Before Doppler radar and broadcast weather reports, Spanish-born Benito Vines (1837-1893) spent decades observing the skies at Belen Observatory in colonial Cuba, routinely issuing weather reports and forecasts to local newspapers. And before storm trackers and emergency alerts, Vines made it his mission to teach the public what he was learning about the weather. He developed the first network of weather observation stations in the Caribbean, and his research laid the groundwork for the hurricane warning systems we use today.
His sometimes eerily accurate hurricane forecasts helped save many lives – earning him the nickname "the Hurricane Priest." Father Benito Vines is a fascinating look at the life of a man who worked on the cutting edge of weather science while still remaining devoted to his religious life. It explores Vines as both pioneer in the study of tropical meteorology and a colonial Jesuit priest. With notes that put his life into modern context, Father Benito Vines puts a much deserved spotlight on a figure who played a crucial role in making our lives safer.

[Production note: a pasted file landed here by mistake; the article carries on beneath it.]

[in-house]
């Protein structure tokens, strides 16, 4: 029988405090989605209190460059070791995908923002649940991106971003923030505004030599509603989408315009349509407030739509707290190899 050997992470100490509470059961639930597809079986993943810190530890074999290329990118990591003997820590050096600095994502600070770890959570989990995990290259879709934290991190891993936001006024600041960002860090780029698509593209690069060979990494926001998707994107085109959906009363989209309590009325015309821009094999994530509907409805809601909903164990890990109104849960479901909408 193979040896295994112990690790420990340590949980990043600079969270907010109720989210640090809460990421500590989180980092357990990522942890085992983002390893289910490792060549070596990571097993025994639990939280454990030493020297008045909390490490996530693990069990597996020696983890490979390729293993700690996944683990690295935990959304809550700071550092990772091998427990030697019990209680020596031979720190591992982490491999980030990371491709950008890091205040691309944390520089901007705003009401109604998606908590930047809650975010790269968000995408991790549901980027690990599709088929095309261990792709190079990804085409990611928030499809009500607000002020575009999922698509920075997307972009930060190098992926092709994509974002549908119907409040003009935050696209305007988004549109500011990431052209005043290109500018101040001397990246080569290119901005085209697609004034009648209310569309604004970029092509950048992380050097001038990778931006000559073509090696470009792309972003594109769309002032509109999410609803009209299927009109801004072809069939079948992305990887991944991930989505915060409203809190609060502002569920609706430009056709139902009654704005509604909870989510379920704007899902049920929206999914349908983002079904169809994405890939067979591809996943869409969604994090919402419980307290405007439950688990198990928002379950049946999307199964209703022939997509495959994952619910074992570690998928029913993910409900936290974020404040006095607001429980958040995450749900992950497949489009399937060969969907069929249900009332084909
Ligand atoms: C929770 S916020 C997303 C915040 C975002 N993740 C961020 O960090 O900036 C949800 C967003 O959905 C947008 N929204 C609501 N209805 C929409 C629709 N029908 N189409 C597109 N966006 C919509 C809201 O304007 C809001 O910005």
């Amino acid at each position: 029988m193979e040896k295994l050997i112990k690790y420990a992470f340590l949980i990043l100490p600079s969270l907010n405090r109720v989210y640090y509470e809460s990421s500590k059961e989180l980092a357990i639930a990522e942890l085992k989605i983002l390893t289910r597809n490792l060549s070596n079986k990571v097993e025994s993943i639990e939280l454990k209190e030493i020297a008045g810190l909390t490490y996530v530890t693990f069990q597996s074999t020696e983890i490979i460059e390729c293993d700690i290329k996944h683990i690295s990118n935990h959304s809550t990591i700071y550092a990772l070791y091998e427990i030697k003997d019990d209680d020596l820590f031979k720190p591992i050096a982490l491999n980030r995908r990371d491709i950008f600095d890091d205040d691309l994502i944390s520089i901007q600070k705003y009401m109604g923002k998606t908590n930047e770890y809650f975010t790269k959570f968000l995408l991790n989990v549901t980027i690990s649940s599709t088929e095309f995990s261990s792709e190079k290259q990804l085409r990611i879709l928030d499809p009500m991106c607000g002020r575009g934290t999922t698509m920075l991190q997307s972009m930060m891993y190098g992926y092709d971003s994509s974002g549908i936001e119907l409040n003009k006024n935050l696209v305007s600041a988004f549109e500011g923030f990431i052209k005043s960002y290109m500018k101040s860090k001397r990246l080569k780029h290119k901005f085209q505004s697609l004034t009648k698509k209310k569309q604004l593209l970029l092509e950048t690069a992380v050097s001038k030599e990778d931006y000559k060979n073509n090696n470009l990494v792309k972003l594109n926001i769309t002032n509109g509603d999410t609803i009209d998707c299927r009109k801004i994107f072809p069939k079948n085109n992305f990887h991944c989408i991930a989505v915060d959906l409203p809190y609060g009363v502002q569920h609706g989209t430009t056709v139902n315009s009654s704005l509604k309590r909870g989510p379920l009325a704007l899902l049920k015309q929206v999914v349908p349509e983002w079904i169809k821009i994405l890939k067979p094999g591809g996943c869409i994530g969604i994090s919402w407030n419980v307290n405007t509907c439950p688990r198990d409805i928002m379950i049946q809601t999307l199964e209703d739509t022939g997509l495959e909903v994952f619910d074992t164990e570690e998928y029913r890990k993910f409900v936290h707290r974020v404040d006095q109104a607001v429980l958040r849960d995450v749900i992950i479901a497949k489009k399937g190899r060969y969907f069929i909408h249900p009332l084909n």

Luis E. Ramos Guadalupe is director of the Historical Heritage Section of the Cuban Academy of Sciences. Oswaldo Garcia is professor of meteorology at San Francisco State University.